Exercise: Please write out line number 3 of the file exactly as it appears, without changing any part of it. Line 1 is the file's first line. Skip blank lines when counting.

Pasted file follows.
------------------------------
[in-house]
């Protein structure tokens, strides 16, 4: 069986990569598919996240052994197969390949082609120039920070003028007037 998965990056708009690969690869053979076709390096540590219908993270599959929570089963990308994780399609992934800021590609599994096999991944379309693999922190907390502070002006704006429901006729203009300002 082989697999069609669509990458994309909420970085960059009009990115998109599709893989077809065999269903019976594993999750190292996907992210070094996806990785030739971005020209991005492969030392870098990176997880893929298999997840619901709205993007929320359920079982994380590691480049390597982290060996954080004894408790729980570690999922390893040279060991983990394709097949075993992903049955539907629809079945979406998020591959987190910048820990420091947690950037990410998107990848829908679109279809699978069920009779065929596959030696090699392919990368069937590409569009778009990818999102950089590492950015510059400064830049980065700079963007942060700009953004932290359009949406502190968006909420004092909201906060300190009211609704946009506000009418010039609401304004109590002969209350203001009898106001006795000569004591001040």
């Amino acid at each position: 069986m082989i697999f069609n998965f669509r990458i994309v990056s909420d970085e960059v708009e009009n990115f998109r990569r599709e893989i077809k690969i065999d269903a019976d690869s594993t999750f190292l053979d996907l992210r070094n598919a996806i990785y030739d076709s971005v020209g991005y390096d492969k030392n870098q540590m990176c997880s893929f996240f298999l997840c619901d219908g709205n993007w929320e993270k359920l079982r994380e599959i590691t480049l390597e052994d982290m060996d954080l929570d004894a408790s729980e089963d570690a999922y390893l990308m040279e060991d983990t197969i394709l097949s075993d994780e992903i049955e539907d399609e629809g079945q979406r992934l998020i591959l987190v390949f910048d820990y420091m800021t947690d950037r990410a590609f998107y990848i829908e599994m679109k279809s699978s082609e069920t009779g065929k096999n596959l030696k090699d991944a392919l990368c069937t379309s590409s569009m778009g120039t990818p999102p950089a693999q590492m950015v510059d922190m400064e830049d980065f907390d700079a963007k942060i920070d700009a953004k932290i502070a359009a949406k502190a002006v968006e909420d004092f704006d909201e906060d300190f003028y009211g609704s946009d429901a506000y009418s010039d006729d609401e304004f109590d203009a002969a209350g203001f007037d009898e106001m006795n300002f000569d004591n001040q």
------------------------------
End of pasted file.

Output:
């Amino acid at each position: 069986m082989i697999f069609n998965f669509r990458i994309v990056s909420d970085e960059v708009e009009n990115f998109r990569r599709e893989i077809k690969i065999d269903a019976d690869s594993t999750f190292l053979d996907l992210r070094n598919a996806i990785y030739d076709s971005v020209g991005y390096d492969k030392n870098q540590m990176c997880s893929f996240f298999l997840c619901d219908g709205n993007w929320e993270k359920l079982r994380e599959i590691t480049l390597e052994d982290m060996d954080l929570d004894a408790s729980e089963d570690a999922y390893l990308m040279e060991d983990t197969i394709l097949s075993d994780e992903i049955e539907d399609e629809g079945q979406r992934l998020i591959l987190v390949f910048d820990y420091m800021t947690d950037r990410a590609f998107y990848i829908e599994m679109k279809s699978s082609e069920t009779g065929k096999n596959l030696k090699d991944a392919l990368c069937t379309s590409s569009m778009g120039t990818p999102p950089a693999q590492m950015v510059d922190m400064e830049d980065f907390d700079a963007k942060i920070d700009a953004k932290i502070a359009a949406k502190a002006v968006e909420d004092f704006d909201e906060d300190f003028y009211g609704s946009d429901a506000y009418s010039d006729d609401e304004f109590d203009a002969a209350g203001f007037d009898e106001m006795n300002f000569d004591n001040q």